50 Simple Tools Used to Rebuild Haiti
Parts of this article were adapted from an article at Popular Mechanics
Rebuilding is an inevitable part of putting our lives back together after a disaster. When an emergency occurs, we need tools to build, repair and maintain our homes to make them livable once more. Those who survived the Haitian earthquake know this all too well. We are all familiar with the devastation that occurred with the Haitian earthquake, the lives lost and the reconstruction still taking place.
According to an article in Popular Mechanics, relief workers who responded to the disaster were asked to bring their own tools in order to rebuild parts of Haiti and they did so using 50 tools. It is ironic that these tools played such a large role in the reconstruction of this broken island. The tools used for reconstruction not only created shelters for families, and areas for sanitation, but they gave the Haitians hope that one day their island would be restored.
In the backbreaking early stages of rubble removal, simple hand tools played a vital role in transporting and removing debris. Acquiring basic hand tools—shovels, axes and hammers—meet immediate demolition needs and then take on a long-term role once construction resumes. The tools used in the first phase of reconstruction were:
1. Round point and square nose shovels, preferably heavy-duty variety with extra long blade socket.
2. Pick axe
3. Pulaski axe
4. Rig builder’s hatchet
6. Bow saw
7. 24-oz. framing hammer
8. Sledge hammer
9. Digging bars, preferably both pointed and chisel tip varieties; crow bars.
10. Leather or synthetic work gloves
11. Protective eye wear
12. Hard hats
13. Dust masks
14. Contractor-grade wheel barrows
15. Bolt cutters
16. Large-diameter heavy-duty weatherproof rope; small-diameter light-duty line
17. Rope hoist/pulley, minimum 250-lb. capacity
18. Folding knife
Shelter construction was the next step in rebuilding Haiti. Simple sheds made of little more than lumber and nails can provide families secure shelter, a measure of sanitation and the stability to endure harsh weather. In the absence of fuel or electricity, fairly sophistication construction can begin with such basic hand tools as saws, braces and squares. The tools and materials used in the second phase of reconstruction were:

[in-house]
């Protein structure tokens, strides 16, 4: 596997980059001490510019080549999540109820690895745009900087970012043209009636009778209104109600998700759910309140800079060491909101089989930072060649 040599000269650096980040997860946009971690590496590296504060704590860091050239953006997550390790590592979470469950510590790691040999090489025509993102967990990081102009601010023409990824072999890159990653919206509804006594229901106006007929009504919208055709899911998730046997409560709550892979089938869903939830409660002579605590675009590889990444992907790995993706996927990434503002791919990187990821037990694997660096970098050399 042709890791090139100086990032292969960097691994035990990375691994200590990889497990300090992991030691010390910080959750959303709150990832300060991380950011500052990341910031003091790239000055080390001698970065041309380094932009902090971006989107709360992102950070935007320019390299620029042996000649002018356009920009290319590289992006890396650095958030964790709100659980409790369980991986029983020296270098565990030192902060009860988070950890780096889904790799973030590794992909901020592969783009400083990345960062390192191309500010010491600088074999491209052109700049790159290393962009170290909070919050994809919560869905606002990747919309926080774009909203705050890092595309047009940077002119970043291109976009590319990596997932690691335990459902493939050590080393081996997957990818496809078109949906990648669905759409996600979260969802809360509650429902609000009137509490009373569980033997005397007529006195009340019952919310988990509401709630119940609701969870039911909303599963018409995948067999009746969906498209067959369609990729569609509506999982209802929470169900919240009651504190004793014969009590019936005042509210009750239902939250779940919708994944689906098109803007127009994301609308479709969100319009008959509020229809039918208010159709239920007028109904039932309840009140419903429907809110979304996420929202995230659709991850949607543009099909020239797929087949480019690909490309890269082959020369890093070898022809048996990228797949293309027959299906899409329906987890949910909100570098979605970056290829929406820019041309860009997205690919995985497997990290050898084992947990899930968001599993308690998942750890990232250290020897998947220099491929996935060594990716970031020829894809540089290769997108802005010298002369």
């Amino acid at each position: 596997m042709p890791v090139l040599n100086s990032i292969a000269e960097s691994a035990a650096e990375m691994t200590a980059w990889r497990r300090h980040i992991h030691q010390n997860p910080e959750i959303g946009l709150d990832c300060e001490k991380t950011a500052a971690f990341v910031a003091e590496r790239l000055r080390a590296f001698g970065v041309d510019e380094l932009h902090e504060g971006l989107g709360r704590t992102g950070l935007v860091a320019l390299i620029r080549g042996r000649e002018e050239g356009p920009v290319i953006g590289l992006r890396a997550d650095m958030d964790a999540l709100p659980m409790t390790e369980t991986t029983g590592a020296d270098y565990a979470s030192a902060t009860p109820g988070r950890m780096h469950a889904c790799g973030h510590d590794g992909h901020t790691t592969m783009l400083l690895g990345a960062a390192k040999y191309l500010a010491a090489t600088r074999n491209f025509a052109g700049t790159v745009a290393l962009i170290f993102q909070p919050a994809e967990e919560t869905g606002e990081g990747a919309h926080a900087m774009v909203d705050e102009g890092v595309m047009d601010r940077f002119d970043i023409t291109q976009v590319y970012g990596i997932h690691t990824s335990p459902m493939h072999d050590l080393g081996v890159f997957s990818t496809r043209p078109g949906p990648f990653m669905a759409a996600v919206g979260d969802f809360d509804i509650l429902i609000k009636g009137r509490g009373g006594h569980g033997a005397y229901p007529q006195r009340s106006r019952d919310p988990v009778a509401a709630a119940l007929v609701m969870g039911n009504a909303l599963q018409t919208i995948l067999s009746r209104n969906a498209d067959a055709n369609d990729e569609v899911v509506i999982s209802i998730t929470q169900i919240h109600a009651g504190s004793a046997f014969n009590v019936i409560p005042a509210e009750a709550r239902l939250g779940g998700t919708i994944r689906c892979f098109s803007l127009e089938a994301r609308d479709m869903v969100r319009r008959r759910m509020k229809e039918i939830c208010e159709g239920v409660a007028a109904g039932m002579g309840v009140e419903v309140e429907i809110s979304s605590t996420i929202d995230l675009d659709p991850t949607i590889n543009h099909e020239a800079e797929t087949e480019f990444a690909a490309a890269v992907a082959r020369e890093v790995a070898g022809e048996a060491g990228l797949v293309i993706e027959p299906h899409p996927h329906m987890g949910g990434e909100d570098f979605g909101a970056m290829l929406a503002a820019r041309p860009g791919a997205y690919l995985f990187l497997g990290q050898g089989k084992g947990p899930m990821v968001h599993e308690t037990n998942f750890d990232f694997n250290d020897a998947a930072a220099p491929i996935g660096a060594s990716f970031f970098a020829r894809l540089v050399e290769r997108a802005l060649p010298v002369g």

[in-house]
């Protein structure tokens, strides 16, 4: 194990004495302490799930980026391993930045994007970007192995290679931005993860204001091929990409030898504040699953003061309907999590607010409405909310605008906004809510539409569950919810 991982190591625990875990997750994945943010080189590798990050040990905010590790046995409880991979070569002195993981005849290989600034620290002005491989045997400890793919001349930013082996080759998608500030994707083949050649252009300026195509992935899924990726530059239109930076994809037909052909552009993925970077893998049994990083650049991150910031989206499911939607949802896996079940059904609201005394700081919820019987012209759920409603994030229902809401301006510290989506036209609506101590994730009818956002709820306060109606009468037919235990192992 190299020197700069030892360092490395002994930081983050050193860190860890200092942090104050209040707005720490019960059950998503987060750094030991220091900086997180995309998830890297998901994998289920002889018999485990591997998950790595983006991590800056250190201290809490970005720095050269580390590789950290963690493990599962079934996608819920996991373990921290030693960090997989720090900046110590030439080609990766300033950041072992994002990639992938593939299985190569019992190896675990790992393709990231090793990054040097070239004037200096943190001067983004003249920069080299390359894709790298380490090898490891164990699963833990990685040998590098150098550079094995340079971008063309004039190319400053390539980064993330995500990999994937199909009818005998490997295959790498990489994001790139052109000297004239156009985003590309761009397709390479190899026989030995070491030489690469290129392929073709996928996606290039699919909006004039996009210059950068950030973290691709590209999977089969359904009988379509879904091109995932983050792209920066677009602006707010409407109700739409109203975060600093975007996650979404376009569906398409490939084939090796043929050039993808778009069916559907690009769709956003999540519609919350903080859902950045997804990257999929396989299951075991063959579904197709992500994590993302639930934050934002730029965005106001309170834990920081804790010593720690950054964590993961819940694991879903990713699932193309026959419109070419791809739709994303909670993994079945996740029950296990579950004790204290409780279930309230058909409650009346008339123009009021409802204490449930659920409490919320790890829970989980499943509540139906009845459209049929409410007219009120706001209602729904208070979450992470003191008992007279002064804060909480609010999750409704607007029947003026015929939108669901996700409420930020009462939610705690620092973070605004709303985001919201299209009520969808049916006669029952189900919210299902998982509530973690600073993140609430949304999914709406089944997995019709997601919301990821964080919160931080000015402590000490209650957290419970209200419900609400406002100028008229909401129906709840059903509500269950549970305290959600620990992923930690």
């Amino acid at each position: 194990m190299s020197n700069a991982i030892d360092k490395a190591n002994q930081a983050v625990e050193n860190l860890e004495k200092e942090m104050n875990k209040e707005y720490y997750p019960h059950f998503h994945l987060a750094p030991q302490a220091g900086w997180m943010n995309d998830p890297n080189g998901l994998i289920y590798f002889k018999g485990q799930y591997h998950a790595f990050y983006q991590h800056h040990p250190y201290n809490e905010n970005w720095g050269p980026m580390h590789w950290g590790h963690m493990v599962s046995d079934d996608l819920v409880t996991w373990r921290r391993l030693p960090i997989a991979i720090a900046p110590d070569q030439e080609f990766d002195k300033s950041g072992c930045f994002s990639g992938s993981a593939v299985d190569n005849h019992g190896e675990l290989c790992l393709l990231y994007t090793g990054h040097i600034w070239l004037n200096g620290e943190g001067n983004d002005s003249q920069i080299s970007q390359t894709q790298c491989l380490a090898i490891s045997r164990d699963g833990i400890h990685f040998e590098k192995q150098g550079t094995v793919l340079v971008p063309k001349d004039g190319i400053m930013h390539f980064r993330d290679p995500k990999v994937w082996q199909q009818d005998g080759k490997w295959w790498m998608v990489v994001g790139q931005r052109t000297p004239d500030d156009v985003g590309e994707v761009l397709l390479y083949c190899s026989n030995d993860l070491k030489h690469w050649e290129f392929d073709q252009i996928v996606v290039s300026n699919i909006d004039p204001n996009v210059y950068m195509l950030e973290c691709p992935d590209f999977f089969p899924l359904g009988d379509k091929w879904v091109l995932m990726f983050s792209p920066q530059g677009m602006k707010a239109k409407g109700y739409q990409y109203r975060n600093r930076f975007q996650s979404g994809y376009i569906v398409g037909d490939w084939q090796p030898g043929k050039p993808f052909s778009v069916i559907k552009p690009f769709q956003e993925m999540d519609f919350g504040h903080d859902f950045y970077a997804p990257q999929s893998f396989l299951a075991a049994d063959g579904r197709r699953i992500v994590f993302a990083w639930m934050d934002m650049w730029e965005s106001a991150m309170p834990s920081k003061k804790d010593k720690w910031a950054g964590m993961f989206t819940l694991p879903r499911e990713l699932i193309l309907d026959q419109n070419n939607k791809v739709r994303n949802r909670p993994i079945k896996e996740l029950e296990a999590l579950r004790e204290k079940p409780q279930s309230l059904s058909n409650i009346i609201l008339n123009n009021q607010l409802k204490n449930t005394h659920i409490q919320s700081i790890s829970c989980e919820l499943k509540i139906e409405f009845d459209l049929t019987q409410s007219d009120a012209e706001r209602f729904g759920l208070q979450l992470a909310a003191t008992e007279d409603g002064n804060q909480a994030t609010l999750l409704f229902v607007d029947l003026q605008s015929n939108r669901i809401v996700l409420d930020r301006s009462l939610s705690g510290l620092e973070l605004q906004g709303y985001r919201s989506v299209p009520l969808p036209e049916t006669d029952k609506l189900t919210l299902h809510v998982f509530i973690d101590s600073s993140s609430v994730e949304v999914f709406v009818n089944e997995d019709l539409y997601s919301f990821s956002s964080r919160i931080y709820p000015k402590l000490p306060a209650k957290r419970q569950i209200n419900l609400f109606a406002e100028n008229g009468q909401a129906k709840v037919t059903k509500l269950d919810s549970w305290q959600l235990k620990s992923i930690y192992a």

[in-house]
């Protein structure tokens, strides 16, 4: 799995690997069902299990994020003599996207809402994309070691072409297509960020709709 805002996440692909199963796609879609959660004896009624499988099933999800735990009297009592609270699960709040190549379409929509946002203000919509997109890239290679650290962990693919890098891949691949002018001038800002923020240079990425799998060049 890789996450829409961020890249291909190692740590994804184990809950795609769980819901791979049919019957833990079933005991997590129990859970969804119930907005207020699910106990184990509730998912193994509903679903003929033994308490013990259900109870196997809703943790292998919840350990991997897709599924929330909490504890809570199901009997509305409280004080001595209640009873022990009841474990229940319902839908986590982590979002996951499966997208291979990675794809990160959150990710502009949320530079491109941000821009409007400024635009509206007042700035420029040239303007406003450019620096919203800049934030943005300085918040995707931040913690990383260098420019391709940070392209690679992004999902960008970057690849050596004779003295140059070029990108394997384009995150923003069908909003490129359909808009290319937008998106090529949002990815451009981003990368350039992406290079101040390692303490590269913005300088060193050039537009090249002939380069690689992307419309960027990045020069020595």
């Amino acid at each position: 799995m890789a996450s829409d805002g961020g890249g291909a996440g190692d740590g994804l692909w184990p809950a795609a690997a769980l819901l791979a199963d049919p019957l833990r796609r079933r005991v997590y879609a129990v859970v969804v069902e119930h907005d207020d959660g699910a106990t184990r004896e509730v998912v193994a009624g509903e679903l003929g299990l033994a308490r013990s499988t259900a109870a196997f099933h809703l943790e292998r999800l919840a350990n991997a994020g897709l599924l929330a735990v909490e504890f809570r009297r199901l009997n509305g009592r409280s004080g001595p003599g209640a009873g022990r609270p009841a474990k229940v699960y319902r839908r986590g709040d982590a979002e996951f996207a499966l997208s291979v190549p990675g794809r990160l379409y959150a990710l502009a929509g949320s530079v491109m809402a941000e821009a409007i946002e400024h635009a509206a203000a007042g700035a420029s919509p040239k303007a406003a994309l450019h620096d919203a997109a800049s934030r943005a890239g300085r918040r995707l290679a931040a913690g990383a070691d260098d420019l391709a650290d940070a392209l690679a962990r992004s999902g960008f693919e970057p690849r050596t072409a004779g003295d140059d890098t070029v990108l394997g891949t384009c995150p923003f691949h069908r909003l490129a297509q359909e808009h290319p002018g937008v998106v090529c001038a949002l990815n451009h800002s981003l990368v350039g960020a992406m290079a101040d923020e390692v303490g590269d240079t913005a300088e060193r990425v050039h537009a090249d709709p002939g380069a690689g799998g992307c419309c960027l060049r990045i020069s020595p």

1. 8-point crosscut saw
2. Carpenter’s pencil
3. Carpenter’s square
4. Framing hammers and carpenter’s hammers—smaller sizes for various family members, in addition to the 24-ounce tool above.
5. 25-foot Metric/English tape rule
6. Bit Brace and a set of solid-center auger bits, ¼ inch through 1 inch
7. Utility knife, spare blades
8. High-tension hacksaw and selection of spare blades
1. 1/2 inch exterior-grade plywood, which has the structural stability to help frame out a building’s wall.
2. 2 x 4 x 8 lumber by the pallet
3. 8-d common nails
4. 12-d and 16-d common nails
5. blue tarps in various sizes (5 x 7, 10 x 10, 12 x 20)
6. 6-mil plastic sheet, roll
7. 5-gallon plastic buckets
8. Self-stick roll roofing
Once the grid comes back up and power and fuel become more widely available, electric or fuel powered tools will take the place of the simple, traditional tools. The power tools tools will resupply Haiti’s population of tradesmen or can equip volunteers aiding in relief efforts. These power tools are:
1. Rotary hammer and bits
2. Hammer drill and bits
3. Reciprocating saw and bi-metal blades
4. Chainsaw (with necessary tools and spare parts: gas cans, funnel, spare spark plug, bar and chain oil, gasoline, chain with carbide-tipped teeth, chainsaw chaps, chainsaw gloves).
5. Gas-engine driven welder/generator and selection of stick electrodes and accessories (welding mask, gloves, welding hammer, C clamps).
6. Right angle grinders and spare grinding wheels.
7. Portable concrete mixer, bags of ready-to-mix concrete.
8. Basic set of concrete and brick/block mason’s tools, rock-working tools: float, trowel, brick/block trowels, plumb bob, brick set, mason’s level, jointer, stone tracer, stone chisel.
9. Simple optical level, such as a builder’s level or transit.
10. Basic electrician’s tool kit (Haiti uses 110-volt power, the same as North America): side-cutting pliers, diagonal pliers, needle-nose pliers, electrician’s multi-tool wire stripper/screw cutter, solenoid voltage tester, fork meter and spare AA batteries.
11. Metric/SAE tap and die set
12. Kerosene and kerosene lanterns, waterproof matches
13. Charcoal and charcoal grills
14. Chlorine bleach for water disinfection, Lifestraws or similar filtration tools, and refillable water bottles
15. Anti-bacterial soap, shop towels, and toilet paper.
Quite simply, having these tools and equipment on hand will help you operate in a non-technological environment. Investing in quality tools could assist in rebuilding your home and lives more quickly and efficiently.
A special thanks to all the relief workers who participated in rebuilding this island and giving hope back to the Haitians. Your volunteerism is a true act of kindness and a great example of the human spirit.
Tess Pennington is the author of The Prepper’s Blueprint, a comprehensive guide that uses real-life scenarios to help you prepare for any disaster. Because a crisis rarely stops with a triggering event the aftermath can spiral, having the capacity to cripple our normal ways of life. The well-rounded, multi-layered approach outlined in the Blueprint helps you make sense of a wide array of preparedness concepts through easily digestible action items and supply lists.
Tess is also the author of the highly rated Prepper’s Cookbook, which helps you to create a plan for stocking, organizing and maintaining a proper emergency food supply and includes over 300 recipes for nutritious, delicious, life-saving meals.
Visit her web site at ReadyNutrition.com for an extensive compilation of free information on preparedness, homesteading, and healthy living.
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